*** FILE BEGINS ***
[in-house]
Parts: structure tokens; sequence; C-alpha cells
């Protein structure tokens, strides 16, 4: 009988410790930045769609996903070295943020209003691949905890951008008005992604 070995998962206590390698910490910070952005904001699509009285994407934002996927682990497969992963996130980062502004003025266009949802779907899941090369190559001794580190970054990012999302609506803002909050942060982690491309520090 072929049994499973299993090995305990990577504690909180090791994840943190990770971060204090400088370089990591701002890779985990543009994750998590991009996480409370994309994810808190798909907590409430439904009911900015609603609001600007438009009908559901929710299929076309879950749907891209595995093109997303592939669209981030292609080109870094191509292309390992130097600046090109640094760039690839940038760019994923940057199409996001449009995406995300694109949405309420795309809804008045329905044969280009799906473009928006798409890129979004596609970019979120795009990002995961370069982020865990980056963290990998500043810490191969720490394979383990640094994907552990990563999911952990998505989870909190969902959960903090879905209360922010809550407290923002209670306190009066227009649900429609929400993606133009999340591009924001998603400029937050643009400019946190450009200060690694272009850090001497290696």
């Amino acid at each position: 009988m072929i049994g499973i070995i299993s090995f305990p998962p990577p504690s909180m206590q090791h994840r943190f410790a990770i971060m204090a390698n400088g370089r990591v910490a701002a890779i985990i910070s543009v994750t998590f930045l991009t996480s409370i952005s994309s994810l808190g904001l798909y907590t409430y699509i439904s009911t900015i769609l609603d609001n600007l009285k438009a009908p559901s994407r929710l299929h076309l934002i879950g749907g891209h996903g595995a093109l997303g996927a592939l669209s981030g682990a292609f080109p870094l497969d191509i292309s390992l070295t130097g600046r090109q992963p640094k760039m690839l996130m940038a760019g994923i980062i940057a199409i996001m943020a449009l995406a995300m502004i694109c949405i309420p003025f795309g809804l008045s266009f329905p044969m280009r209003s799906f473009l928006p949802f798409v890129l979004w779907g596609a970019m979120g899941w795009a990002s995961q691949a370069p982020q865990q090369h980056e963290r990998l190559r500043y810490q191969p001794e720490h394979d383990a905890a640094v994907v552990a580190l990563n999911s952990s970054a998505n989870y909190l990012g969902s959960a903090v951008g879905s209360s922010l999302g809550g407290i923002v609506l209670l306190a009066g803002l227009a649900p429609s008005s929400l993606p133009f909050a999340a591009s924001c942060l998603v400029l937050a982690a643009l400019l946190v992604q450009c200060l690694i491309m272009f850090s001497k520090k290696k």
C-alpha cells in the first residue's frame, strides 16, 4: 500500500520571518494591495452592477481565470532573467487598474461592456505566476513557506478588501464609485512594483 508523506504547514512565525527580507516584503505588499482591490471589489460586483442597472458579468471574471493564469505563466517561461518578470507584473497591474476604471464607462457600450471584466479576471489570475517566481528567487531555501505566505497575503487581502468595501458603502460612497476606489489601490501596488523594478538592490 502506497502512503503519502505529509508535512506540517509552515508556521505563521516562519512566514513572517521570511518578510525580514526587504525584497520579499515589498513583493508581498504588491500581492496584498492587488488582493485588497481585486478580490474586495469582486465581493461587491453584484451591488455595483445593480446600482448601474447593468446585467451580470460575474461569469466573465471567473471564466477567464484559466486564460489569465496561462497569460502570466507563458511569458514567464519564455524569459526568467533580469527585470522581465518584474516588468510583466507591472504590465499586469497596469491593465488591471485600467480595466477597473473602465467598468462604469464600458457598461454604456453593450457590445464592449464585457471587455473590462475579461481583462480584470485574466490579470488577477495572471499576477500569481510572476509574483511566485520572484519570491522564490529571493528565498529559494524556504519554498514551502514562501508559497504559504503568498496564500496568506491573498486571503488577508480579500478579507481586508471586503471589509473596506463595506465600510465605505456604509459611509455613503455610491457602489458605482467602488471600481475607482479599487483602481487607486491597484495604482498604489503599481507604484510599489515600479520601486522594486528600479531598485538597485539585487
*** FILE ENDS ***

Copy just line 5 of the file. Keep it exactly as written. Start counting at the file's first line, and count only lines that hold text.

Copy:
C-alpha cells in the first residue's frame, strides 16, 4: 500500500520571518494591495452592477481565470532573467487598474461592456505566476513557506478588501464609485512594483 508523506504547514512565525527580507516584503505588499482591490471589489460586483442597472458579468471574471493564469505563466517561461518578470507584473497591474476604471464607462457600450471584466479576471489570475517566481528567487531555501505566505497575503487581502468595501458603502460612497476606489489601490501596488523594478538592490 502506497502512503503519502505529509508535512506540517509552515508556521505563521516562519512566514513572517521570511518578510525580514526587504525584497520579499515589498513583493508581498504588491500581492496584498492587488488582493485588497481585486478580490474586495469582486465581493461587491453584484451591488455595483445593480446600482448601474447593468446585467451580470460575474461569469466573465471567473471564466477567464484559466486564460489569465496561462497569460502570466507563458511569458514567464519564455524569459526568467533580469527585470522581465518584474516588468510583466507591472504590465499586469497596469491593465488591471485600467480595466477597473473602465467598468462604469464600458457598461454604456453593450457590445464592449464585457471587455473590462475579461481583462480584470485574466490579470488577477495572471499576477500569481510572476509574483511566485520572484519570491522564490529571493528565498529559494524556504519554498514551502514562501508559497504559504503568498496564500496568506491573498486571503488577508480579500478579507481586508471586503471589509473596506463595506465600510465605505456604509459611509455613503455610491457602489458605482467602488471600481475607482479599487483602481487607486491597484495604482498604489503599481507604484510599489515600479520601486522594486528600479531598485538597485539585487